Released: 2007, Rhino Music
Reviewer: Lord of the Wasteland
In what is arguably one of the most welcomed reunions of the past few years, Black Sabbath, circa 1980-1983 (to now be dubbed Heaven and Hell) put aside its differences and resuscitated some of the band’s finest post-Ozzy material. Long dormant, tracks like “Die Young,” “Heaven and Hell,” “The Mob Rules,” “Neon Knights” and “Voodoo” were played live again for the first time in fifteen years. I was fortunate enough to see Heaven and Hell’s very first show since reuniting (read review at http://www.metal-rules.com/zine/content/view/834/28/
) and the excitement was at a feverish pitch. Ronnie James Dio, Tony Iommi, Geezer Butler and Vinny Appice together again. Who would have thought?
It was only fitting that Heaven and Hell recorded their first show on U.S. soil three weeks later for future CD/DVD release and the end result is LIVE AT RADIO CITY MUSIC HALL 2007. Backed by a huge brick castle-like set rounded out by torches and iron gates, the two-hour set is chock full of Dio-era material (no “Paranoid,” here, thank God) and the singer’s voice is absolutely flawless on “Voodoo” and “The Sign of The Southern Cross.” As he approaches sixty-five years of age, Dio’s voice appears to have been rejuvenated after a less-than-stellar performance on his own band’s HOLY DIVER - LIVE release a year earlier. Iommi’s crushing, doomy riffs on “After All (The Dead)” and jaw-dropping solo between “Shadow of The Wind” and “Die Young” shows this old dog still has some life in him. Even Butler, whose occult-based lyrics helped drive the band’s earliest material to near-godlike status and define heavy metal as we know it, delivers some wicked basslines, most notably during the intro to “Lady Evil.” Of course, Iommi and Butler must be pleased to finally drop the predictable set trotted out for Ozzy Osbourne every year on Ozzfest and it has truly been a grave injustice to have this chapter of Black Sabbath’s history closed for so many years. Unlike many reunions, Heaven and Hell seems genuine and not forced or driven by the almighty dollar as the band members truly appear happy to be on stage together once again.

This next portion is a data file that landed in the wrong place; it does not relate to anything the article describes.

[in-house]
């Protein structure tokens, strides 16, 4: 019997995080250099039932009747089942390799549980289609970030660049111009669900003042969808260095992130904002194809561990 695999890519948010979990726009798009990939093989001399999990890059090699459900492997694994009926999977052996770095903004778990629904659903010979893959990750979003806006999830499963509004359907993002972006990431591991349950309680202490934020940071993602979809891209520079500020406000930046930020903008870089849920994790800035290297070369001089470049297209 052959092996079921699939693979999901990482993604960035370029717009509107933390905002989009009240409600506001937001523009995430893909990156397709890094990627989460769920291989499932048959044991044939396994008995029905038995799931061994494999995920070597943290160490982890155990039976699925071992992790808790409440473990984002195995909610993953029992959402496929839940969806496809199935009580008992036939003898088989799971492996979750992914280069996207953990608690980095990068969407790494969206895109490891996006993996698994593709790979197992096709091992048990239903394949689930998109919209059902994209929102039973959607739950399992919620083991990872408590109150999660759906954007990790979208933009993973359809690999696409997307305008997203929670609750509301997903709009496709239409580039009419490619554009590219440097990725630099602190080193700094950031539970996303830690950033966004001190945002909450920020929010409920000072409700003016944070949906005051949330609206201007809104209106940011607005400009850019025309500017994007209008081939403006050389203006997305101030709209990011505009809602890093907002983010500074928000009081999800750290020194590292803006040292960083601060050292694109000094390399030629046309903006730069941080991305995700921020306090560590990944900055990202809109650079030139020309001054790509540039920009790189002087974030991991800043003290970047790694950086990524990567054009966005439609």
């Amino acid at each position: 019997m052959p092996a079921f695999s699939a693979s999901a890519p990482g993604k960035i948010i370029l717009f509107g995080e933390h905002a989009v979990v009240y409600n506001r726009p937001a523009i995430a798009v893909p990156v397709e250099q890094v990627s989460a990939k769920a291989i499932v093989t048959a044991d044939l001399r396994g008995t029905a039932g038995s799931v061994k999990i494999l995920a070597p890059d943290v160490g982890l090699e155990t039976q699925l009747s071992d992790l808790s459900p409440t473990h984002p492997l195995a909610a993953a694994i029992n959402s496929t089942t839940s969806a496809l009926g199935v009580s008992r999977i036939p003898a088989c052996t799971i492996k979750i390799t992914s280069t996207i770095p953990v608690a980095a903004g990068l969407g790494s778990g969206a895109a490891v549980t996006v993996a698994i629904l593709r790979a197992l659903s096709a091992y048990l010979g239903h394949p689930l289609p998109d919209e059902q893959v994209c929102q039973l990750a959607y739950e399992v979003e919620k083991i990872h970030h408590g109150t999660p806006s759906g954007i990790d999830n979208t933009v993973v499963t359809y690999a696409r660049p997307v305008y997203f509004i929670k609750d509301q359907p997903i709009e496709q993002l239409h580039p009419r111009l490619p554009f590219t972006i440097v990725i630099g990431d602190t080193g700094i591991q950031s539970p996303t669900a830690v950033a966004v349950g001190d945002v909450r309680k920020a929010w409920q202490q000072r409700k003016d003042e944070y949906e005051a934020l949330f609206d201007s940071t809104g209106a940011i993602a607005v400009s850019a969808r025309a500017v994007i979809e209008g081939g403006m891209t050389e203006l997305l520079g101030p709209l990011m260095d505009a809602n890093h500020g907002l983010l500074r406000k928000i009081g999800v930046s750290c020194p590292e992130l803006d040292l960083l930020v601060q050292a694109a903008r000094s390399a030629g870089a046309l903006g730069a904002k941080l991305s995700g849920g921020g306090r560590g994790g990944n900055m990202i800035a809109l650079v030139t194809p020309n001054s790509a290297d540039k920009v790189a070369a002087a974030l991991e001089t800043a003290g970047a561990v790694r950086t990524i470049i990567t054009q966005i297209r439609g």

Extras include a twenty-minute documentary explaining how the reunion came about and actually features rehearsal footage from the Vancouver show. Three short featurettes chronicle the influence of Black Sabbath, the band’s still potent fanbase and a tour of the stunning Radio City Music Hall.
Anyone who managed to catch Heaven and Hell live already knows what a timeless band remains, but for those who missed out, do not hesitate for a second to pick up LIVE AT RADIO CITY MUSIC HALL 2007. Black Sabbath fronted by the ever-more-cartoonish Ozzy Osbourne is as good as dead and after witnessing the band going through motions of the same tired set year after year, it is even more refreshing to see Ronnie James Dio at the helm once again. The band is currently prepping for The Metal Masters Tour with Judas Priest, Motorhead and Testament during the month of August, so it is nice to see that Heaven and Hell has kept its differences out of the picture and soldiered on not only for themselves, but most importantly, for the fans of that short, but exceptional chapter in Sabbath history.